An homage to the Partridge family: C’mon, get happy!

An homage to the Partridge family: C’mon, get happy!

Let’s be honest: advertising has made clients billions of dollars by promising consumers happiness if they just buy the right products. You’ll be happier if your laundry is whiter. You’ll be happier if you wear these jeans. You’ll be happier if you drive this car. This idea is predicated on the products alone bringing happiness, but that’s a very narrow definition, especially in this day and age when brand experience reigns supreme.

I’m happy to report on some recent examples of brands actually delivering happiness, in some cases, as a total surprise. You can start by checking out Trendwatching’s latest post on Random Acts of Kindness, that discusses three drivers propelling the trend and gives plenty of juicy examples. My favorite? Spanish airline Spanair delivering personalized holiday gifts on the luggage carousel, each marked with passengers’ names, after a late Christmas Eve flight.

Next, check out Coca-Cola’s Happy Truck. The company rolled out their Open Happiness campaign last year, and now they’re taking it to the streets, literally giving away bottles of carbonated grins as well as soccer balls, surf boards, balloons, and other smile-inducing surprises from the back of a specially-built truck. It’s literally happiness to go and the joyous expressions of the recipients are genuine and heart-warming.

In this age when people publicly share their moods through social networks, Edge Shave Gel has turned to Twitter to fuel its anti-irritation campaign, monitoring Tweets with two full-time employees who have responded to frustrated Tweeters with everything from cereal to iPads, funny viral videos to e-cards. Follow @edgeshavezone and @soirritating to keep track of their story.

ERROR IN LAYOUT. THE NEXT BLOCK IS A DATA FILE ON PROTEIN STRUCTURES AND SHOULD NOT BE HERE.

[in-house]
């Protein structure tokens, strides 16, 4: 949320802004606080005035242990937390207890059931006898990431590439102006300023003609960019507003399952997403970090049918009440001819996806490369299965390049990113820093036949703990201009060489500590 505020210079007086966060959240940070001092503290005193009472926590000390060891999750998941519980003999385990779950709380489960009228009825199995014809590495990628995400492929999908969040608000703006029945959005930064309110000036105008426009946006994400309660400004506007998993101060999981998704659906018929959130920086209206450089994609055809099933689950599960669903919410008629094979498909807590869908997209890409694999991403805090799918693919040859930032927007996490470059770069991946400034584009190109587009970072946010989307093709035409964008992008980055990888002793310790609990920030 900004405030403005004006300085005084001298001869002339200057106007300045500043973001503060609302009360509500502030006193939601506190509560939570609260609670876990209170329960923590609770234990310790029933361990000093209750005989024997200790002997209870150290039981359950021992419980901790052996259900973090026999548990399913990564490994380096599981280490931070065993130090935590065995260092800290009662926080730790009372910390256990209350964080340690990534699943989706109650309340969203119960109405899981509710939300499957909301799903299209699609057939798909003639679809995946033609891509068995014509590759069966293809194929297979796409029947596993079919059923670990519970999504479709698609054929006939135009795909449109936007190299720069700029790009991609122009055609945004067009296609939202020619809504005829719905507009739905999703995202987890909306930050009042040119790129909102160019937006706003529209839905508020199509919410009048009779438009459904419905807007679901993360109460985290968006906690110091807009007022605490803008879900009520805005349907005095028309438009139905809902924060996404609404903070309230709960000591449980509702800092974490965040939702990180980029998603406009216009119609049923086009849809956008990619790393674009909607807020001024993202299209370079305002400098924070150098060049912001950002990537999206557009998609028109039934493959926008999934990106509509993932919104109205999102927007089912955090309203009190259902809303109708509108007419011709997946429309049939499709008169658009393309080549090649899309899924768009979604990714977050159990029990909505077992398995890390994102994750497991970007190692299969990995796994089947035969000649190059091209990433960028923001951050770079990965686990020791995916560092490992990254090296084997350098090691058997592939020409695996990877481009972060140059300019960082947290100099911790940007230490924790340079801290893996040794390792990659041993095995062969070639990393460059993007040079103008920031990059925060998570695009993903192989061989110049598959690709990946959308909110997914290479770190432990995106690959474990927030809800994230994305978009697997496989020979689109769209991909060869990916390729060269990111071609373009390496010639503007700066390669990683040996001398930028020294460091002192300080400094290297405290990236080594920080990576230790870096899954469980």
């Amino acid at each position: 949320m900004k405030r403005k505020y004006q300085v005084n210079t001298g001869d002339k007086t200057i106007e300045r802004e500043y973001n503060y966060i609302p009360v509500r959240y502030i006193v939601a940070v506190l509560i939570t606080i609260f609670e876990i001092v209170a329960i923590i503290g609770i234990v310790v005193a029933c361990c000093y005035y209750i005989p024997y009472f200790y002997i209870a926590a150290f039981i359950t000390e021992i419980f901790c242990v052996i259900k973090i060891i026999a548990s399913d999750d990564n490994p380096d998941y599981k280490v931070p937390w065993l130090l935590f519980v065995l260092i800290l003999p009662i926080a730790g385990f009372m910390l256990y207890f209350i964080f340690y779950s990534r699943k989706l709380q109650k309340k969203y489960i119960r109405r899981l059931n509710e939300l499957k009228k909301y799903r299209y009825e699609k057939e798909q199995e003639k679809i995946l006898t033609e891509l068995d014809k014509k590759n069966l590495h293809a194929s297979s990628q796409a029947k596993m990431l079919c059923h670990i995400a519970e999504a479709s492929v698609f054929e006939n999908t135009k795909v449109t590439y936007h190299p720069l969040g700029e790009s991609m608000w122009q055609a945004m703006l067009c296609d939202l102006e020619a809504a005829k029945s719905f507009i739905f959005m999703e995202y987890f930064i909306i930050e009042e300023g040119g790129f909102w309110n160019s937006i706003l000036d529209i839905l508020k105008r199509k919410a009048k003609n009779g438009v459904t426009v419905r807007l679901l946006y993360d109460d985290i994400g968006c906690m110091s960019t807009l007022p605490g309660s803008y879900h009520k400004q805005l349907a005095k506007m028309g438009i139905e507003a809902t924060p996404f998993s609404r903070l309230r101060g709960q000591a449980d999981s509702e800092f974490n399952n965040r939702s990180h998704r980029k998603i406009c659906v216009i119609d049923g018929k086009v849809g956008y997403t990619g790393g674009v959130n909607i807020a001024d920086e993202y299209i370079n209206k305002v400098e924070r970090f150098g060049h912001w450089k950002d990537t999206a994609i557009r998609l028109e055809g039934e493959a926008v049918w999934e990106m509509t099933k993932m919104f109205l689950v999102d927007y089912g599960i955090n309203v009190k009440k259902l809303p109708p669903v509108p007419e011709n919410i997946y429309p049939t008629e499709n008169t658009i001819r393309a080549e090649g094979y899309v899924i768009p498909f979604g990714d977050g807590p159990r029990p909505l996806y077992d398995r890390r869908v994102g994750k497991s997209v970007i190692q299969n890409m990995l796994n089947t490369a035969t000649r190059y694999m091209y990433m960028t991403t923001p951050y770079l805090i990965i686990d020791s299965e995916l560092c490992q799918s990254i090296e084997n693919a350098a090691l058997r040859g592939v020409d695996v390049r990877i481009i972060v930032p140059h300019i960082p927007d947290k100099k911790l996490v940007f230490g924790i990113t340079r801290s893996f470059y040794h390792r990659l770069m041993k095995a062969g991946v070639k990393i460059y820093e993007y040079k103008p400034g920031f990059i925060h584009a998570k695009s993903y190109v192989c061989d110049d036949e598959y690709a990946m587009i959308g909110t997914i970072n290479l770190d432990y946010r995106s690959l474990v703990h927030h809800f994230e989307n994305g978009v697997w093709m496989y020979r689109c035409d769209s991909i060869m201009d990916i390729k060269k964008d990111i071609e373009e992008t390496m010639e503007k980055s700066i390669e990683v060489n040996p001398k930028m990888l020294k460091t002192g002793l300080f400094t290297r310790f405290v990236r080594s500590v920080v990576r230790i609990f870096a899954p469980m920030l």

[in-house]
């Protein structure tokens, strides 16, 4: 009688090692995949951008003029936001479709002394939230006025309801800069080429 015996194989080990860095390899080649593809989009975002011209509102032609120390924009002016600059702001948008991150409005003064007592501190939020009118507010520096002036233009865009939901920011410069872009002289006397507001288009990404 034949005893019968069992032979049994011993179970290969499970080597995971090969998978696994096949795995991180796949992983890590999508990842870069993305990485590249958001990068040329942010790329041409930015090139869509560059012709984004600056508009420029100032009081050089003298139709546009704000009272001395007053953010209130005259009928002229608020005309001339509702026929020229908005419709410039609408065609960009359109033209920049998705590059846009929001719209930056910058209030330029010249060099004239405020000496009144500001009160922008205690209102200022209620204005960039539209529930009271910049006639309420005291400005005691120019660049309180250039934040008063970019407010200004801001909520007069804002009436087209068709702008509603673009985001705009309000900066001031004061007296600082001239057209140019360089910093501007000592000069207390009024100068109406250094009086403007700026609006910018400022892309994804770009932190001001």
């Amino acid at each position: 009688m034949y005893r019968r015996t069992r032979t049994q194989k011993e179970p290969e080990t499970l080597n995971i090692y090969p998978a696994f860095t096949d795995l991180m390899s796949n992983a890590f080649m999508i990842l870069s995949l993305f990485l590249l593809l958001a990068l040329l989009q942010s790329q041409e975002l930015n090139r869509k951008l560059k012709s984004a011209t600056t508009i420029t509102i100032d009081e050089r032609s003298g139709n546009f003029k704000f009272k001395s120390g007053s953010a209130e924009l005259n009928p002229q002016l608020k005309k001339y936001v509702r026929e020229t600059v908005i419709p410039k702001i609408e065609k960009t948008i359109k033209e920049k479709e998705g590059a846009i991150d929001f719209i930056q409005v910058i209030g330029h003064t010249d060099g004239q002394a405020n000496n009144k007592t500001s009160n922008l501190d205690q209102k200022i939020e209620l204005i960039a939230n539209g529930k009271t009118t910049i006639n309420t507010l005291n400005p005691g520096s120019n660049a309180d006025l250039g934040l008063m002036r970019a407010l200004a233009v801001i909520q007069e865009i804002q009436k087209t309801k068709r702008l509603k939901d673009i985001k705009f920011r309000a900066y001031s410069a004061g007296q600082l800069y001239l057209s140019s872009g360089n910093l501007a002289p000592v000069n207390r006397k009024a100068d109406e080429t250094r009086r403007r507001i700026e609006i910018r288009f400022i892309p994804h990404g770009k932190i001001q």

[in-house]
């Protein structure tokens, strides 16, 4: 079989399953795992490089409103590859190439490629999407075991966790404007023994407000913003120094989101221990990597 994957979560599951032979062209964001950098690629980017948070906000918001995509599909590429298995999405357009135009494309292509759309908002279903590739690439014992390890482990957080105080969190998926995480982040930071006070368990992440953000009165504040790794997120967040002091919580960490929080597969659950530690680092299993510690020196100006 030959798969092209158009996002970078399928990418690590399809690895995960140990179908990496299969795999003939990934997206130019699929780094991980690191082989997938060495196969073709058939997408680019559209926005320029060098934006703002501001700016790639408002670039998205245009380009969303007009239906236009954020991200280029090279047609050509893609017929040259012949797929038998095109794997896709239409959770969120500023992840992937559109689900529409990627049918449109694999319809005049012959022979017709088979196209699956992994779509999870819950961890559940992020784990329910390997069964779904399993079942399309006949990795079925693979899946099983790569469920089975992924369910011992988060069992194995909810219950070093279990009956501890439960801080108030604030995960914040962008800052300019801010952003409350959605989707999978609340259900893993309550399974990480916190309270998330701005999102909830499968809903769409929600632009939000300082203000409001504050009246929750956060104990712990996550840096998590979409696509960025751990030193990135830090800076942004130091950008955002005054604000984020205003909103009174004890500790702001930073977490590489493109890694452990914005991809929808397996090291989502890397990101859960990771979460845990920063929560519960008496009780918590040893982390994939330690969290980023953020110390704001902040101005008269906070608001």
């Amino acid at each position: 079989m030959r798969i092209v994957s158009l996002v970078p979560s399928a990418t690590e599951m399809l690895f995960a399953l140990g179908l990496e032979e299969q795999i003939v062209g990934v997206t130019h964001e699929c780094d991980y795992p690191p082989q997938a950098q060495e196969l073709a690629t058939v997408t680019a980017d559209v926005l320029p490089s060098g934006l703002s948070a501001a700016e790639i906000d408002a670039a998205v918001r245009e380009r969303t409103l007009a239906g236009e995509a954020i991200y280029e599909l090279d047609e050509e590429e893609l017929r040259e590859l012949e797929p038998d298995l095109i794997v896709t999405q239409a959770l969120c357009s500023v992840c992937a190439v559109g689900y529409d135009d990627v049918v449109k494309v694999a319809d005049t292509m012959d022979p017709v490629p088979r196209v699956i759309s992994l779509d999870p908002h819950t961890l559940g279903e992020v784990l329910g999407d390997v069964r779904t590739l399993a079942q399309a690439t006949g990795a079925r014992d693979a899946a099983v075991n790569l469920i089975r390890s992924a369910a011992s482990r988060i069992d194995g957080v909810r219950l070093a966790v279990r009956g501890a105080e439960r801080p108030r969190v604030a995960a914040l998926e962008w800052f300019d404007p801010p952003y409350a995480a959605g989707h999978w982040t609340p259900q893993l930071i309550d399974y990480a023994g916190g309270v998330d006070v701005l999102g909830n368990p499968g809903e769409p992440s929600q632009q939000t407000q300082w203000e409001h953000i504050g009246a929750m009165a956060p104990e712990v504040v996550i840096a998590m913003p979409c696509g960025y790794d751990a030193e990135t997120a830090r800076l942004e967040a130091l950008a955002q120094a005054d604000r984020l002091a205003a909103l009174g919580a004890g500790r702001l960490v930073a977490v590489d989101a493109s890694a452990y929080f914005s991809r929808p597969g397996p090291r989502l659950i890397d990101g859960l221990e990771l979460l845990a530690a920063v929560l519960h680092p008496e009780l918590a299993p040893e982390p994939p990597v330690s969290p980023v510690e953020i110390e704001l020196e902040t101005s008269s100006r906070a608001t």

Search engine giant Yahoo! funds the How Good Grows campaign and has a website that tracks how random acts of kindness spread across social networks. More than 94,000 have shared their act of kindness so far. The company recently expanded the idea by giving away things itself – like buying groceries for some lucky, unsuspecting shoppers in a Georgia Publix in January, or paying for family portraits with Santa around the holidays. In addition, Yahoo! gave 50 bloggers $100 each to spread random acts of kindness, from buying someone’s latte to filling up someone else’s gas tank to buying socks for a homeless man.

In today’s dark times, when so much seems to be hard, wrong, and unsolvable, the world needs a little smile. A little happiness. A little random act of kindness. It doesn’t have to be expensive, and it doesn’t have to be complicated. But it does need to be baked into your marketing strategies and tactics from the beginning, and the promise needs to be delivered in more than just products. Happiness is an experience, and never has the time been better for brands to truly make their customers smile with an unexpected gesture. Thanks for the marketing advice, Keith Partridge.

About the Author

Karen Barnes

Karen is a former contributor to Shelton Insights.

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